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i have tried every setting 350f 200 seconds
light pressure and white ink is cracking
330f 180 seconds same resulte and even tried
heavy pressure
please i need help any one with a solution
:mad:
 

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i have tried every setting 350f 200 seconds
light pressure and white ink is cracking
330f 180 seconds same resulte and even tried
heavy pressure
please i need help any one with a solution
:mad:
White ink cracking is a sign that it is under-cured. Depending on the ink it will have to reach a temperature of between 300 and 320 all the way thru the ink deposit. Curing with a heat press is a hit and miss ordeal at best and the temp gauges on most heat presses are not that accurate. You can also have hot and cold spots on a heat press that can vary 20 to 30 degrees one way or the other. You may want to try increasing the time in steps until you find the time and temp that will work. And remember when you put a shirt under a heat press you suck the heat right out of the element and it takes time to recover. On my conveyor dryer I have the shirts in the tunnel for around 120 seconds with a temp of 560 degrees in the tunnel.

You may also what to look at which white ink you are using. There are some that are made as what is called "Fast Flash" and these will fully cure quicker at a lower temp than other whites.
 

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i have tried every setting 350f 200 seconds
light pressure and white ink is cracking
330f 180 seconds same resulte and even tried
heavy pressure
please i need help any one with a solution
:mad:
Try again. Do one with slightly less pretreat. Print another, exactly the same but cure once, let cool slightly and cure again. Wash test, see if this brings an improvement.
 
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Andreas, That is great news. Your next job is to find a "sweet spot" that will not impact production as much. The reason you were not getting a proper cure is that the ink does not reach threshold temperature untill all moisture is gone. using a longer dwell time or higher temp alows the "water" to evaporate allowing the temp of the ink film to rise above 212F (100c).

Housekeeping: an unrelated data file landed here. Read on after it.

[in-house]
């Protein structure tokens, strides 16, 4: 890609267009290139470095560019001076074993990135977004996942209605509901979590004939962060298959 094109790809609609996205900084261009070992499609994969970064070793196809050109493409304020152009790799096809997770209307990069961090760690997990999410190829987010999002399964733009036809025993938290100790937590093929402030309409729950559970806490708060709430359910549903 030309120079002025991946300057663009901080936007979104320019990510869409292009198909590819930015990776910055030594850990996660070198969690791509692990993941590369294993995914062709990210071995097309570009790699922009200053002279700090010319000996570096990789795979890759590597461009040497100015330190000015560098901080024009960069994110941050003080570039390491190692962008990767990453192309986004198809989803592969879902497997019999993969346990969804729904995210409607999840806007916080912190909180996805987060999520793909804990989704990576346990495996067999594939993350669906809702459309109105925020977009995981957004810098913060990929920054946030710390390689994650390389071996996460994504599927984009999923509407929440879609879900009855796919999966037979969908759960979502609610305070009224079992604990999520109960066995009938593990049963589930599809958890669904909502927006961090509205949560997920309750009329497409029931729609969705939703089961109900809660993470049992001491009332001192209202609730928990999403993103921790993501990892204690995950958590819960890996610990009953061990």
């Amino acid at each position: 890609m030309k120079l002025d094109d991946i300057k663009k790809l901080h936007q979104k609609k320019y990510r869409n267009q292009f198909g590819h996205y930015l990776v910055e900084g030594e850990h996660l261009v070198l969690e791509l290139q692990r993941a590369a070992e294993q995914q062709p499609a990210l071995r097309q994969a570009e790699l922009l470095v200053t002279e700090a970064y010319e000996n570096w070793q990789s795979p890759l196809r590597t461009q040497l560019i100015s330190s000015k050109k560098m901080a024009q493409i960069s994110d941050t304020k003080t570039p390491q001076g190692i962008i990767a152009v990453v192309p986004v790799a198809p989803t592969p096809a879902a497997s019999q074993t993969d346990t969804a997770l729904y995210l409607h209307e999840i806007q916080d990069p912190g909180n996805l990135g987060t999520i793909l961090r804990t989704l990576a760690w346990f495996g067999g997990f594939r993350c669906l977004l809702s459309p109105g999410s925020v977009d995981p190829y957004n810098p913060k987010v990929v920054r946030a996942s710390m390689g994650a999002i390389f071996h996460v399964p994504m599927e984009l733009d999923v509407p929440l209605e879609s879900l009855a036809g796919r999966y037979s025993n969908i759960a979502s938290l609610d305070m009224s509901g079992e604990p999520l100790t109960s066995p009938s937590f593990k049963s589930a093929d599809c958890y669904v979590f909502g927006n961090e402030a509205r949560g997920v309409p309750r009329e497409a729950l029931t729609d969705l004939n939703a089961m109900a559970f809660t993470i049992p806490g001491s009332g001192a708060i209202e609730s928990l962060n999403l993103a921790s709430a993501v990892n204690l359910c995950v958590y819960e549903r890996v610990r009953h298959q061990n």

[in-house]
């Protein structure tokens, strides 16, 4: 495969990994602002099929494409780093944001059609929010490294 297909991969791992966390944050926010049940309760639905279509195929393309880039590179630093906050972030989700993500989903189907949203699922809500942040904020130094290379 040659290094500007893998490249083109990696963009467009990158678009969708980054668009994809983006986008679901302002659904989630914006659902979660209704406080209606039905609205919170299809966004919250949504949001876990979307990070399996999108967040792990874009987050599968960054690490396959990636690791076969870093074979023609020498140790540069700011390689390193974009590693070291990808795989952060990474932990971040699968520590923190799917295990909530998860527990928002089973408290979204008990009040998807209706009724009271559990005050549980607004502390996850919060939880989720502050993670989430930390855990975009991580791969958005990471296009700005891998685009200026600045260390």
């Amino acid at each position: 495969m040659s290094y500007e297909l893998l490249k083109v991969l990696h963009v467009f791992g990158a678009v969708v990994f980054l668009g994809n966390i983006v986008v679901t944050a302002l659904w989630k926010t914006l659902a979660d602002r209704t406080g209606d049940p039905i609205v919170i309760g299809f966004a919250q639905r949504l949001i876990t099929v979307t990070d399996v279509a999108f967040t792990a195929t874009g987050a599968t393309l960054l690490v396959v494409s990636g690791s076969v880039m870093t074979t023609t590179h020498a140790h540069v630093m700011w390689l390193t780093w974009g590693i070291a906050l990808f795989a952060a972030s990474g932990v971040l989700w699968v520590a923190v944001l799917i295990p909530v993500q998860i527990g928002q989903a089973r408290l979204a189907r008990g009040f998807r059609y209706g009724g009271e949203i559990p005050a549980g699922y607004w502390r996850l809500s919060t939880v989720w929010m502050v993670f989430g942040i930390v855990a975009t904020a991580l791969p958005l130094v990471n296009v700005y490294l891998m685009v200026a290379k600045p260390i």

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You should be able to cure it through all the way for 180 seconds with out having to let it cool in between. Let it cool can slow down production if your ever working with large orders. After curing it give it a day and the wash test. By then you will be sure that all the water has evaporated from the ink. Brands of heat presses also make a big difference on how high you have to get the temperature. 350F can scorch most colors of tees.
 

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i dont use resolute , i use fast ink 3 but i was unhappy with results after curing . before curing they looked great but after not so much so what i started doing is a hover cure for three minutes and i wont even touch shirt at all at 330-340 and the cure is great and prints are vivid . i dont know if anyone else does this but i would like to know your thoughts.
 

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I guess I started doing the same thing a few months back. I have the heat press hover maybe about 3-5 milimeters (really just eyeballing it) and I stopped using the silicon curing paper as well. I find the water evaporates better without it from the ink. I have the temperature set to 310 and the prints look more vivid then they have before. Theres also less of the dreaded heat press square on the shirt. Washability is also still great right off the press. I use dupont ink and pretreament and the brand of heat press is Stahls Hotronix. Which is my favorite brand of heat press out of maybe a couple of dozen heat presses I've used over the years and seen customers use while I was out doing installations. Don't know what kind of results you will get if you'd try my methods using a different heat press. For any one who reads this its always best to do a wash test to tell if your curing properly.
 

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Wade Roan runs Resolute, and is an expert on many machines and a co-worker from US Screen.
Contact him through his website. He will be more than happy to help you out.

Lot's of us former US Screeners are on the forum (Billy included-used to work with him too
and can easily verify he knows his stuff and is a great guy!)

I was the Blazer QC person at US Screen. Machines did not ship until I finished with them.
And have all the documentation about those machines.

Michael
 
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